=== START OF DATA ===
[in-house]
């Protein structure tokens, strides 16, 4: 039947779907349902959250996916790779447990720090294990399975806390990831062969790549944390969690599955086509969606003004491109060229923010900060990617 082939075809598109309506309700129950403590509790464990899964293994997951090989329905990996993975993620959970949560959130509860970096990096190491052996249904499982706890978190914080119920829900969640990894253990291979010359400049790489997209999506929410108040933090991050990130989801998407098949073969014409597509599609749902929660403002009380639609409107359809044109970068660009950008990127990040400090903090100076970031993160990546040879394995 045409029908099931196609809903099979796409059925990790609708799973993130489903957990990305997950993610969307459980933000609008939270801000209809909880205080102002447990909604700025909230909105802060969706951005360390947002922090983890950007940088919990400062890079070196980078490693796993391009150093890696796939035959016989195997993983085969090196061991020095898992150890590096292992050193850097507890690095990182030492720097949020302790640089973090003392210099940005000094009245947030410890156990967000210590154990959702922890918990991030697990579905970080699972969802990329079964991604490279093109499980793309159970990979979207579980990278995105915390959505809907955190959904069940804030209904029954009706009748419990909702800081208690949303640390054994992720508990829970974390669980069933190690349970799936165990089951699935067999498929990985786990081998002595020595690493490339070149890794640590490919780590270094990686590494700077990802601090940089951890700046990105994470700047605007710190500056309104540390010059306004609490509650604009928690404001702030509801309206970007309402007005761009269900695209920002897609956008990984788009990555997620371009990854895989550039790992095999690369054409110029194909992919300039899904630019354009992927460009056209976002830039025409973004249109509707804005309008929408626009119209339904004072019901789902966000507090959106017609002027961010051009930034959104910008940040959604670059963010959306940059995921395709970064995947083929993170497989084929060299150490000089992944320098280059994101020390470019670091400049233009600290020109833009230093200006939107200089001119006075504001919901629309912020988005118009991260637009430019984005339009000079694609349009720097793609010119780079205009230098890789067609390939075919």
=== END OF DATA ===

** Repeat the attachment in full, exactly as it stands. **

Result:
[in-house]
């Protein structure tokens, strides 16, 4: 039947779907349902959250996916790779447990720090294990399975806390990831062969790549944390969690599955086509969606003004491109060229923010900060990617 082939075809598109309506309700129950403590509790464990899964293994997951090989329905990996993975993620959970949560959130509860970096990096190491052996249904499982706890978190914080119920829900969640990894253990291979010359400049790489997209999506929410108040933090991050990130989801998407098949073969014409597509599609749902929660403002009380639609409107359809044109970068660009950008990127990040400090903090100076970031993160990546040879394995 045409029908099931196609809903099979796409059925990790609708799973993130489903957990990305997950993610969307459980933000609008939270801000209809909880205080102002447990909604700025909230909105802060969706951005360390947002922090983890950007940088919990400062890079070196980078490693796993391009150093890696796939035959016989195997993983085969090196061991020095898992150890590096292992050193850097507890690095990182030492720097949020302790640089973090003392210099940005000094009245947030410890156990967000210590154990959702922890918990991030697990579905970080699972969802990329079964991604490279093109499980793309159970990979979207579980990278995105915390959505809907955190959904069940804030209904029954009706009748419990909702800081208690949303640390054994992720508990829970974390669980069933190690349970799936165990089951699935067999498929990985786990081998002595020595690493490339070149890794640590490919780590270094990686590494700077990802601090940089951890700046990105994470700047605007710190500056309104540390010059306004609490509650604009928690404001702030509801309206970007309402007005761009269900695209920002897609956008990984788009990555997620371009990854895989550039790992095999690369054409110029194909992919300039899904630019354009992927460009056209976002830039025409973004249109509707804005309008929408626009119209339904004072019901789902966000507090959106017609002027961010051009930034959104910008940040959604670059963010959306940059995921395709970064995947083929993170497989084929060299150490000089992944320098280059994101020390470019670091400049233009600290020109833009230093200006939107200089001119006075504001919901629309912020988005118009991260637009430019984005339009000079694609349009720097793609010119780079205009230098890789067609390939075919």